Twenty Boy Summer
by Sarah Ockler
June 1, 2009
"Don’t worry, Anna. I’ll tell her, okay? Just let me think about the best way to do it."
"Promise me? Promise you won’t say anything?"
"Don’t worry.” I laughed. “It’s our secret, right?"
According to Anna’s best friend, Frankie, twenty days in Zanzibar Bay is the perfect opportunity to have a summer fling, and if they meet one boy every day, there’s a pretty good chance Anna will find her first summer romance. Anna lightheartedly agrees to the game, but there’s something she hasn’t told Frankie–she’s already had her romance, and it was with Frankie’s older brother, Matt, just before his tragic death one year ago.
Twenty Boy Summer explores what it truly means to love someone, what it means to grieve, and ultimately, how to make the most of every beautiful moment life has to offer.
The blogosphere has been rightfully up in arms this past week about the Missouri school board that voted to ban both Kurt Vonnegut’s Slaughterhouse-Five and Sarah Ockler’s Twenty Boy Summer from their schools’ curriculum and libraries. Given some school board members’ admission that they hadn’t even bothered to read the books and the quality of both books, one could wonder if they simply dislike titles with numbers in them.
All flippancy aside, I think this decision by the school board is utterly short sighted and disturbing. My feelings on banning books aren’t terribly sophisticated: no books should be banned. All books have value even if that value is only to turn our stomachs or arouse our distaste. Neither of the choices above fall under that category.
I’m not going to get into the value of Slaughterhouse-Five. The book is a modern classic, and its defenders are numerous. And this isn’t a glowing review of Twenty Boy Summer. I read it too long ago to give a proper review without a thorough reread, and I don’t have a copy to hand. What this is a strong recommendation to read both books if you haven’t already. Read them and see what is so dangerous that a school board feels just having the book on the shelf of the library would damage its students.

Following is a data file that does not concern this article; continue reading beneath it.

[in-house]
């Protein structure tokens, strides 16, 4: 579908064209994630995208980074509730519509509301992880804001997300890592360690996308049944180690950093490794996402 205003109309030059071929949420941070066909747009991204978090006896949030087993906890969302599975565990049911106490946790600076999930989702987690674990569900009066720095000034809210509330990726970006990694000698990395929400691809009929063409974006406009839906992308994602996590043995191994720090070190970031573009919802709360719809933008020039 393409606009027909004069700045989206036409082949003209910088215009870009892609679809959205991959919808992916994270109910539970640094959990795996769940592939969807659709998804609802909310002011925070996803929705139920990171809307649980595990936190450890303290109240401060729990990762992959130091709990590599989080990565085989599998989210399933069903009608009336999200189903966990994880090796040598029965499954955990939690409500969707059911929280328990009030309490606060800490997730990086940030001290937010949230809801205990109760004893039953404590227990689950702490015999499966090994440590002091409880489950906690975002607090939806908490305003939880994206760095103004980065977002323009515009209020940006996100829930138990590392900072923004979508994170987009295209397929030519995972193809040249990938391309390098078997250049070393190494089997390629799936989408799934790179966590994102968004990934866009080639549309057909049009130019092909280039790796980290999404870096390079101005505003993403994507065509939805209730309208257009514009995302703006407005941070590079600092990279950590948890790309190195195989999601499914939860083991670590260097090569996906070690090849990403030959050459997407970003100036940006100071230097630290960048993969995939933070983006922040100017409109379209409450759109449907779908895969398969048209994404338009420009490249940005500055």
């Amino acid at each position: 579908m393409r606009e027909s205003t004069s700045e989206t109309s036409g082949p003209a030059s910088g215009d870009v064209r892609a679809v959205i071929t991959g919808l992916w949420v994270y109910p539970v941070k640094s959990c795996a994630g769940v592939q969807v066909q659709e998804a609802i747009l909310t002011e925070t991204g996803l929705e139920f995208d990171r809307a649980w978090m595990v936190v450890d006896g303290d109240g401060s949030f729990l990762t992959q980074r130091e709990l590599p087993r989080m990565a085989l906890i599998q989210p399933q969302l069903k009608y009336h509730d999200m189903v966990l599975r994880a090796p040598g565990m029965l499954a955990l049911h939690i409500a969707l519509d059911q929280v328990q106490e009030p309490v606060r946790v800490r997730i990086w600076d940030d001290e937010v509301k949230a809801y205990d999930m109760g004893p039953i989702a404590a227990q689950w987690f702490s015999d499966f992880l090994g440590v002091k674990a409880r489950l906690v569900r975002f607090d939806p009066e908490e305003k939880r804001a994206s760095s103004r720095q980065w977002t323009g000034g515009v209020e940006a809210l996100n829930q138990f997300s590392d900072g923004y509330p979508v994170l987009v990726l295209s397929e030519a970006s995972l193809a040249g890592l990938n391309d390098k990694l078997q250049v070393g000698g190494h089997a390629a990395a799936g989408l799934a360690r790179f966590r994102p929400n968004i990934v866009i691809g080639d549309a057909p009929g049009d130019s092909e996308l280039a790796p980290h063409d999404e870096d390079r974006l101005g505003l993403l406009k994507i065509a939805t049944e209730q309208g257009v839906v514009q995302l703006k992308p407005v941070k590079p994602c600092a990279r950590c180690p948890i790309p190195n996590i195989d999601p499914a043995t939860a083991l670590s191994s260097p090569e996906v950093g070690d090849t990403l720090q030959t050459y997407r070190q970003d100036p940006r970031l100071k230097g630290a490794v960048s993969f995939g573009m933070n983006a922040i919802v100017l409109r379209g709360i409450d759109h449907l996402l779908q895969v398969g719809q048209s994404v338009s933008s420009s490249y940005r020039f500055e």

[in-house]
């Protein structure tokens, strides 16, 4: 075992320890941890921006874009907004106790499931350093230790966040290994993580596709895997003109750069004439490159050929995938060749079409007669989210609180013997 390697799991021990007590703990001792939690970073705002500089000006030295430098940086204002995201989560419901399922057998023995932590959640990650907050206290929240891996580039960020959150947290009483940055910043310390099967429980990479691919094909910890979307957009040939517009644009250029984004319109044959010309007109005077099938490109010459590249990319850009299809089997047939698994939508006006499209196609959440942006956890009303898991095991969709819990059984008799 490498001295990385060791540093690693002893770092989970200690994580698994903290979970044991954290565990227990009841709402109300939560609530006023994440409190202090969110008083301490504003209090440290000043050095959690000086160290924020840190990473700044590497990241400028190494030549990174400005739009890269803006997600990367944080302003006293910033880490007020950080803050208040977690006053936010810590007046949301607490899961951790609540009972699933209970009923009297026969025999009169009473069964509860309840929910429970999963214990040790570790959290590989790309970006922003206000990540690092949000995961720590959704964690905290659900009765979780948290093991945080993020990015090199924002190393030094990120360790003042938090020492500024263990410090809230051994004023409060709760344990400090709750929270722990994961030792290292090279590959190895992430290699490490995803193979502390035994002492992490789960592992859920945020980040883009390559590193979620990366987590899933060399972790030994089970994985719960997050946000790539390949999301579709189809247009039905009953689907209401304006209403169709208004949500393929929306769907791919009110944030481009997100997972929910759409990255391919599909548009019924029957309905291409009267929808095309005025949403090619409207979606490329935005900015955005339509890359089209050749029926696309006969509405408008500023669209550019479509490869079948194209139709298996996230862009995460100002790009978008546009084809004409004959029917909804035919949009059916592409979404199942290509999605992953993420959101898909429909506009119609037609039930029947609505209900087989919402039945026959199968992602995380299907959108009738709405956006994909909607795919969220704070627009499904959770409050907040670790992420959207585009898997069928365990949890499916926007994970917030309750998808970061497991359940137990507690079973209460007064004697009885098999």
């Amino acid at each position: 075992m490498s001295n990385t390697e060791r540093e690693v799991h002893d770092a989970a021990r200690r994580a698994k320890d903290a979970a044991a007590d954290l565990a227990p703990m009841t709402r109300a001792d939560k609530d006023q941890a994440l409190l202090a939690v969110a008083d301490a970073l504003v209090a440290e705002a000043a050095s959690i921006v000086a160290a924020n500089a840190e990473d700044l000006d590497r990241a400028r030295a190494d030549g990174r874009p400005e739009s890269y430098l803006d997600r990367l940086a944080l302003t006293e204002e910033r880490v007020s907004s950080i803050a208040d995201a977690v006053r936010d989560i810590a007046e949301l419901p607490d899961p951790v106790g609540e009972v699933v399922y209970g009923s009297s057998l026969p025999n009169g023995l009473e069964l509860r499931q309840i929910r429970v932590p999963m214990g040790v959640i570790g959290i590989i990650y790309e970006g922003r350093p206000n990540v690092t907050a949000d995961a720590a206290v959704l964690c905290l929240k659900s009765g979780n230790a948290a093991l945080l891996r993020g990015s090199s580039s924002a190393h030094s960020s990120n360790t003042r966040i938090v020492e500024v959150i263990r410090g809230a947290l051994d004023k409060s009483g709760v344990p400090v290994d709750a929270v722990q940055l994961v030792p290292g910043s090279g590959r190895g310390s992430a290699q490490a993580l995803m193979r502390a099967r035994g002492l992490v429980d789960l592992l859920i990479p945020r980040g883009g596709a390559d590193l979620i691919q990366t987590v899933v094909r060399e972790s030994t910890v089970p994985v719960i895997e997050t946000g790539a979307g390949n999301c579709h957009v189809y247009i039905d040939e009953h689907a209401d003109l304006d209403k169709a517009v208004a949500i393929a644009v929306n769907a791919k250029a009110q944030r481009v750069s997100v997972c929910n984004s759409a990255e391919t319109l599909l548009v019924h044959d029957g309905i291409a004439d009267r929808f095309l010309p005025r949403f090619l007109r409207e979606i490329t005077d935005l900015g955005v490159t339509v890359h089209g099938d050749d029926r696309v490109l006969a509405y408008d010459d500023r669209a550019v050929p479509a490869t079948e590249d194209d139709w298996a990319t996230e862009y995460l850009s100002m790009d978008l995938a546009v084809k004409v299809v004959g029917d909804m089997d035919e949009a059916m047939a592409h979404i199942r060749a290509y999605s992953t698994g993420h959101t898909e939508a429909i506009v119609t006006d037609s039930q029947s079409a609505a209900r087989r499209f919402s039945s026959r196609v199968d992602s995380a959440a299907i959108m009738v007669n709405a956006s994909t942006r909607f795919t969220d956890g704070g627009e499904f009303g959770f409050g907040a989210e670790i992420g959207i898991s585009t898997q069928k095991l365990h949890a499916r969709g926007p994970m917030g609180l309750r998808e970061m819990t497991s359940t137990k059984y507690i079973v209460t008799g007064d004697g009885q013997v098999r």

Twenty Boy Summer was banned because “it sensationalized sexual promiscuity and included questionable language, drunkenness, lying to parents and a lack of remorse.” It does include some of this but I think those who determined this forgot how to actually read instead of simply ticking off demerits on a list. Upon reading the book, it becomes clear the overarching themes are of friendship, lying and telling the truth, and how to continue living after the overwhelming tidal wave of grief has shattered the landscape of your world. It’s about how people handle loss differently and how families fall apart and pull back together.
That seems to me like the type of book I’d want teenagers to have access to as they’re learning to be adults, learning to live confidently and meaningfully, and learning that we all cope the best way we know how.
If you haven’t read Twenty Boy Summer, I strongly recommend it. Read it and then give it to a teenager in your life or donate it to the local library so its available for all. And then pick up another banned book and do the same.